Gov. Doug Ducey rules out U.S. Senate run

Senate Minority Leader McConnell had been pushing for Ducey to challenge Mark Kelly


Gage Skidmore

Governor Doug Ducey speaking with attendees at the 2022 Converge Tech Summit at The Waste Management Phoenix Open at the Skybar at TPC Scottsdale.

Arizona governor Doug Ducey on Thursday confirmed he would not run for the United States Senate in this election cycle.

Ducey, who is term-limited as the state’s governor, wrote in a letter to donors that he would not seek  federal office when his gubernatorial tenure ends in 2023. Arizona Secretary of State Katie Hobbs is the frontrunner to win the Democratic nomination in this year’s gubernatorial election, but the Republican race is not as clear-cut.

“We have a strong field of candidates in Arizona and I will be actively supporting our nominee — and perhaps weighing in before the primary,” Ducey said in his letter, which the Arizona Republic obtained.

Ducey has divided opinion within the GOP as a former ally of former president Donald Trump. The governor’s decision to certify Joe Biden’s victory in November 2020 enraged Trump and his base, though Ducey’s popularity has improved among Arizona voters.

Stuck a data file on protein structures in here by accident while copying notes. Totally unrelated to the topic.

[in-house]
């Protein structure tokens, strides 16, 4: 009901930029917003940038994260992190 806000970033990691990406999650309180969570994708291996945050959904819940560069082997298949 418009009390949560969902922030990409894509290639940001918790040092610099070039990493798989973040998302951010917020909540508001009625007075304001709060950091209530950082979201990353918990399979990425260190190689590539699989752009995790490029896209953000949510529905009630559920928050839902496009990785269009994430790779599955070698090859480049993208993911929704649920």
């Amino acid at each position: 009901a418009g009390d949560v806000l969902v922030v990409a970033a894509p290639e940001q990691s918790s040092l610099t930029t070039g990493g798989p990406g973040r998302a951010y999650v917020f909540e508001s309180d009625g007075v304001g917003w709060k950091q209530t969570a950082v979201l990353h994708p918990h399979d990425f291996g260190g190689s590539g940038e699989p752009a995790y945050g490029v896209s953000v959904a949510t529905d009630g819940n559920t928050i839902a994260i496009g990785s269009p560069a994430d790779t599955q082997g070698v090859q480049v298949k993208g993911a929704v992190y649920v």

As such, Kentucky Republican and current Senate Minority Leader Mitch McConnell had set out to convince Ducey to run against Democrat Mark Kelly. The junior Senator’s seat is in play this November.

“If you’re going to run for public office, you have to really want the job,” Ducey wrote. “Right now I have the job I want, and my intention is to close my years of service to Arizona with a very productive final legislative session AND to help elect Republican governors across the country in my role as chairman of the Republican Governors Association.”

CNN cited several contenders who could challenge Kelly for his seat in the midterm election. These hopefuls include Arizona Attorney General Mark Brnovich and Trump-affiliated Thiel Foundation president Blake Masters.

As for Ducey’s gubernatorial replacement, Kari Lake has polled well against Hobbs and could be considered the favorite to emerge from the crowded Republican primary in August. However, Lake has close ties to Trump and to far-right extremism. In December, Ducey clashed with her on the idea of installing cameras in Arizona classrooms.